Index cards – an essential part of our writing process

Thanks to Jacqui Rowe, who nominated us, we’re taking part in the “My Writing Process” blog tour.
You can see Jacqui’s blog at
The idea is that we answer 4 questions about our writing process:

1) What are we working on?

We are currently writing books 3 and 4 in the comic fantasy world that started with Clovenhoof, where Satan is made redundant from Hell and has to come to terms with living in suburban Birmingham.
The new books are known by the working titles of “Monk Story” and “Joan of Arc”. You can see that we need better titles for these.
The monk story is based on the monastery on Bardsey Island, which we visited in the story of “Pigeonwings”, our second novel. We loved the characters of the monks so much that we thought they deserved their own novel.
The Joan of Arc story is a road trip across Europe, featuring some of the saints that we have met in our previous stories. Joan is a wonderful character, she’s an optimistic bundle of energy who wants to make everything better. She’s accompanied by St Francis who goes everywhere with a huge, man-eating wolf, and St Christopher, who was appalled to discover that the pope declared in 1969 that he never actually existed, which brings its own problems.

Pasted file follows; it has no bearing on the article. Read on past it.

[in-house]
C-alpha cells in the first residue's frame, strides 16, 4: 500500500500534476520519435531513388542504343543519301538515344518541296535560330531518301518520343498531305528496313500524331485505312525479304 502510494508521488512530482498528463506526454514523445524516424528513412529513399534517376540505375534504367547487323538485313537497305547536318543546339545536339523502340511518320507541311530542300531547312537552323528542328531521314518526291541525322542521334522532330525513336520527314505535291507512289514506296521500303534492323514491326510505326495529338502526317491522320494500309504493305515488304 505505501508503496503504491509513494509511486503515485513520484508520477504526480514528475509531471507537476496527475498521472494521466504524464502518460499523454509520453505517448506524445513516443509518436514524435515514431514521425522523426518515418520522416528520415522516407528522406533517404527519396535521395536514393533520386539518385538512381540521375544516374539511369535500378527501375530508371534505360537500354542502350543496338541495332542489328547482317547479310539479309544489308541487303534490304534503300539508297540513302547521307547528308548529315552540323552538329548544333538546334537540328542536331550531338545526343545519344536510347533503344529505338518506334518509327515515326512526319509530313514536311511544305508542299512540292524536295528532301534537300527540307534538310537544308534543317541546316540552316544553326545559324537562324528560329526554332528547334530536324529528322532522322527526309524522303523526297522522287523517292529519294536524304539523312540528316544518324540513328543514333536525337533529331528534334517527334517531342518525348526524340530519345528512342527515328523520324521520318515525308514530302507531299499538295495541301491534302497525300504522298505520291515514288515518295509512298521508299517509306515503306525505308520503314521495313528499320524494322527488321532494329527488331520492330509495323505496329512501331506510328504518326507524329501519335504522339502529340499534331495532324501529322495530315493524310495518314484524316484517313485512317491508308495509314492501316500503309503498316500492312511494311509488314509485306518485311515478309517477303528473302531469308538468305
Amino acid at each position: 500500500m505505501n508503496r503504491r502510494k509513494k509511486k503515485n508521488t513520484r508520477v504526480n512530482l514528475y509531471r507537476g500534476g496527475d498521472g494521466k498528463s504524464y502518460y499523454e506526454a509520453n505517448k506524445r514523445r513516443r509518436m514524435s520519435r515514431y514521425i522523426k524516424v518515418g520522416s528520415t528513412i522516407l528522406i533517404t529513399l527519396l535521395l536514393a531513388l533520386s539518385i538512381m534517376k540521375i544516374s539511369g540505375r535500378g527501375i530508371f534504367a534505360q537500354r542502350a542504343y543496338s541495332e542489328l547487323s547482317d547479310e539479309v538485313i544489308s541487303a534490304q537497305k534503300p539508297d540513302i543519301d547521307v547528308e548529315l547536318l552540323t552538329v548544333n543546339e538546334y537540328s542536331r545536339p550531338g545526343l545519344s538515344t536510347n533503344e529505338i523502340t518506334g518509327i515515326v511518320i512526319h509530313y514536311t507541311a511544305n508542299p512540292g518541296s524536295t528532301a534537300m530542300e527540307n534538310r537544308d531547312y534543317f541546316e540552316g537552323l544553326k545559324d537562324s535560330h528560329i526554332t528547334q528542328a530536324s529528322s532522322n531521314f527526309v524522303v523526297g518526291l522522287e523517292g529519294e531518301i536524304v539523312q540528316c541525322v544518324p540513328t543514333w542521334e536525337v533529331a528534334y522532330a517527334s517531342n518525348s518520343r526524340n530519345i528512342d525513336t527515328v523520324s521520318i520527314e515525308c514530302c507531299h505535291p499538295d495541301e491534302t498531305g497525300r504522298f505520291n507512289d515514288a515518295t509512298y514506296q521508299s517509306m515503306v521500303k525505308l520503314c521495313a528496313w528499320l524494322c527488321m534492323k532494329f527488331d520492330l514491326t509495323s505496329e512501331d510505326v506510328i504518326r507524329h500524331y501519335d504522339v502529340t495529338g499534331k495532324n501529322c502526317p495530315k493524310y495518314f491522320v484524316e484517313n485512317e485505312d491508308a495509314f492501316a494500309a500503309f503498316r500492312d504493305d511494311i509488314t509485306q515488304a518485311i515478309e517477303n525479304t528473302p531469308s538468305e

2) How does our work differ from others of its genre?

We categorise our novels as fantasy, but the humour is really important to us. We find that it’s the part most suited to collaborative writing, as it’s possible to take something funny and stretch it into lots of different directions between the two of us.

3) Why do we write what we do?

We wanted to write something that we are both comfortable with. When we started to think about what that might look like, we considered the types of story that we’d both written and where there was the greatest overlap.

4) How does our writing process work?

We work together at the highest level when we’re about to start a new novel. The “brainstorming ideas” part might involve us throwing ideas into a document over a couple of weeks, it might involve us getting ideas off our friends in the pub, or it might involve us working together over a big sheet of paper. Mostly it involves all of these things.
Next we need to organise these ideas into a plot. This really needs to be done in an extended meet-up session where we use HUGE pieces of paper (wallpaper lining paper is ideal) with lines connecting ideas into plot strands to give us an idea of the order that we need.
Once we know at a high level what our chapters will contain, we work through them in a leapfrogging manner. One of us will write a chapter synopsis for the other. Then we swap, so that we can write the chapter. Then we swap back for editing, to smooth out the style. Working this way, we can turn around two chapters in three weeks.